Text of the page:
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King Felipe’s popularity at record high after the Catalonia crisis

The support for His Majesty King Felipe of Spain has never been higher than it is now according to a poll done by “Socio Métrica” and published in the Spanish newspaper “El Español” this weekend. The survey gives the King a score of 7.2 out of 10. This is the highest score King Felipe has had during his reign. The last time a ruling Spanish monarch had a score this high was in 1995 when Felipe’s father, Juan Carlos, was King of Spain.

Those who have participated in the survey justify their good impression of the King in light of the King’s attitude towards the current crisis in Catalonia. Another thing which is new is that the King scores equally high in all age groups, both men and women, including those with long and short education. This paper has conducted similar surveys for decades measuring the popularity of both the Spanish monarchy and the Spanish regent. At the time of the abdication of the King’s father, Juan Carlos I, the popularity of the monarchy was at 3.7 out of 10.

His Majesty King Felipe of Spain. Photo: Gabri Solera (CC BY-NC-ND 2.0)/Flickr

The crisis in Catalonia has led to the King’s commitment to holding Spain even closer together. The King has stated his opinions on the matter, and at the beginning of last month, the King gave a lengthy speech where he asked for Spanish unity.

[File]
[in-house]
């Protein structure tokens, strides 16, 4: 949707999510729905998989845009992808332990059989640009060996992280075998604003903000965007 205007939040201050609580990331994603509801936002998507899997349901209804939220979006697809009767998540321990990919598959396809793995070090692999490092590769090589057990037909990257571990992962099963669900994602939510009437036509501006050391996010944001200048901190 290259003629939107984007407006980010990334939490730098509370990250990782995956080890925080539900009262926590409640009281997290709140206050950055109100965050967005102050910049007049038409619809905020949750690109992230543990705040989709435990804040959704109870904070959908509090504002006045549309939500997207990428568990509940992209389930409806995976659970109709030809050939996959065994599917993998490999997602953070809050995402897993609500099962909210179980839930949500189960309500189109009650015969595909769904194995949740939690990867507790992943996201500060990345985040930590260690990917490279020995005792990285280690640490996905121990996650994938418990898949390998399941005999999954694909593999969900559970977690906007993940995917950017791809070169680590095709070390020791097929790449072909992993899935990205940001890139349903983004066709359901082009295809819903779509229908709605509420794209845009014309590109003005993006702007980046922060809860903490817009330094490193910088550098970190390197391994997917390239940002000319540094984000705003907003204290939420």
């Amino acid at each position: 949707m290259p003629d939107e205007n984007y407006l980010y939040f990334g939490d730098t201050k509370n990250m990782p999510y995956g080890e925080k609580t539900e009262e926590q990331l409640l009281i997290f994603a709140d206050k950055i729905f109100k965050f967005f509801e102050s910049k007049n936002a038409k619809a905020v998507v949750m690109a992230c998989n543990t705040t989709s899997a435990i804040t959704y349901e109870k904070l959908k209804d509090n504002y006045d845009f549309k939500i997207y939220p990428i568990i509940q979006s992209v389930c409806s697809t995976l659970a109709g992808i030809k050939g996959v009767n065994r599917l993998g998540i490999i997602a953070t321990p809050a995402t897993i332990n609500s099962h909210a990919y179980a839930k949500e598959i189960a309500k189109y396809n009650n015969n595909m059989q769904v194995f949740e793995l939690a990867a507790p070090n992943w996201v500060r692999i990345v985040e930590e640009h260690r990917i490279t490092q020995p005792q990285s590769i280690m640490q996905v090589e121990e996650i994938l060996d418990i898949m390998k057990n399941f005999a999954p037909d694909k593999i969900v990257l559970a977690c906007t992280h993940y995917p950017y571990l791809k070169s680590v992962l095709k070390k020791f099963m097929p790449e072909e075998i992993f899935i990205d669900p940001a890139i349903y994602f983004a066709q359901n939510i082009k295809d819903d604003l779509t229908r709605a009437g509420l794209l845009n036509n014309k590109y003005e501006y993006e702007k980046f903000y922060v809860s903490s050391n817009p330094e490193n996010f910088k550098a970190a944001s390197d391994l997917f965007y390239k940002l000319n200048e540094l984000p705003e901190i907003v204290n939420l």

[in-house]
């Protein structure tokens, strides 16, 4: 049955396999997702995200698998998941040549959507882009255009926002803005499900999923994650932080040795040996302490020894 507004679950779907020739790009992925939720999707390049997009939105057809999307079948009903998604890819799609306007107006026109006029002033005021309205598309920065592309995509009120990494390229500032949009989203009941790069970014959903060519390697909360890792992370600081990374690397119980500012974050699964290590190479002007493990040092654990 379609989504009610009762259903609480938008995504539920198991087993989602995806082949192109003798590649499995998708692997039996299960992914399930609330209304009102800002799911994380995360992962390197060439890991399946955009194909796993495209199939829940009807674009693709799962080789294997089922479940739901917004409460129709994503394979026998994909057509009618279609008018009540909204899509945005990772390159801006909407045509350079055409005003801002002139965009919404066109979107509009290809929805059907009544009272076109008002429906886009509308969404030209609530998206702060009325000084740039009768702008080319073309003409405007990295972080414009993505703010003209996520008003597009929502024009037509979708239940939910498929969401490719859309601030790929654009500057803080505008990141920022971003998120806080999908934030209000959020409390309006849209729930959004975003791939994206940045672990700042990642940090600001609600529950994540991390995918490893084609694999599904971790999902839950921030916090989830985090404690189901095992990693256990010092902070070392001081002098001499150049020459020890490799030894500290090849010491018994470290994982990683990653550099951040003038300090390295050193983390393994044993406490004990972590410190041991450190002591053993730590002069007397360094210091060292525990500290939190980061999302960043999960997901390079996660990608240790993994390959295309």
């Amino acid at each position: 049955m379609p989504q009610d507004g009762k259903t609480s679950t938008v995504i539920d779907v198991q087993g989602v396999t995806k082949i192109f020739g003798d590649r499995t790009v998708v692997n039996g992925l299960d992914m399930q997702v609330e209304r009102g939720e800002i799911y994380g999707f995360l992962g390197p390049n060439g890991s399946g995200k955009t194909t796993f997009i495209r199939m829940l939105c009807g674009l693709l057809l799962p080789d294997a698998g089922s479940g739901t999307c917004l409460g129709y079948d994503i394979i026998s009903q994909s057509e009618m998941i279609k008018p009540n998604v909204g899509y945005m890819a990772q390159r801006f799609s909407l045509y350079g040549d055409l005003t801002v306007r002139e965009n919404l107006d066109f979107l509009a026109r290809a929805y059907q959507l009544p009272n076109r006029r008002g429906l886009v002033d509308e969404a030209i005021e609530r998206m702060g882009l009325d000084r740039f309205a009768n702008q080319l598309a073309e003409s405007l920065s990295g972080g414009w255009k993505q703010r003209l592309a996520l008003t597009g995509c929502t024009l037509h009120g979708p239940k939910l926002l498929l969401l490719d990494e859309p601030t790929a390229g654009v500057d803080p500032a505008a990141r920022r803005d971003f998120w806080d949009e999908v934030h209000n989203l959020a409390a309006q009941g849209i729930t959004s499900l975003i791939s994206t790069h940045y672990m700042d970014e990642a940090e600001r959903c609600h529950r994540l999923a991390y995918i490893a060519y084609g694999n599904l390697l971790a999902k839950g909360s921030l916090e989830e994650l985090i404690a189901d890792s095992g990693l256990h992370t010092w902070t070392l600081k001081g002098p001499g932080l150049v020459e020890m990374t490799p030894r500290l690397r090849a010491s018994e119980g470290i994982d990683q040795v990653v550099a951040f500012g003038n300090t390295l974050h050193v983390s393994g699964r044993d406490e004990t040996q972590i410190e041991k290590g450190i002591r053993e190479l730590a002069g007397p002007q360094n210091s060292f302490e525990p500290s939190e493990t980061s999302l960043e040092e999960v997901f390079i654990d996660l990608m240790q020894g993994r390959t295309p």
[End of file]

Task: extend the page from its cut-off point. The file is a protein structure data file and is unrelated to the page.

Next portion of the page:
In his speech, King Felipe said: “We believe in our country, and we are proud of our democracy which has given us freedom and prosperity. I am committed to defending the unity of Spain.” King Felipe finished off his speech by saying: “To all Catalonians concerned with this aggression against Spanish democracy, my message is clear – you are not alone.”

King Felipe, Queen Letizia, Princess Leonor and Infanta Sofía at the 2017 events for Spain’s National Day. © Casa de S.M. el Rey

SocioMétrica also held a short survey shortly after the monarch’s televised speech where he urged for Spanish unity. This study showed that a vast majority of Spaniards viewed this intervention positively. Almost 61% said that they supported the monarch and that the monarchy came out strengthen by this speech.

Early in October, Royal Central’s European Correspondent Oskar Aanmoen predicted that the Spanish monarchy would come out strengthened by the failed independence referendum. As Aanmoen wrote in early October, “In the recent weeks, Spanish royalists and monarchists have become more visible throughout Spain as a result of the Catalonia referendum. Several pro-Spain demonstrations have been organised – even in Catalonia where people have had Spanish flags with them and pictures of the King.”

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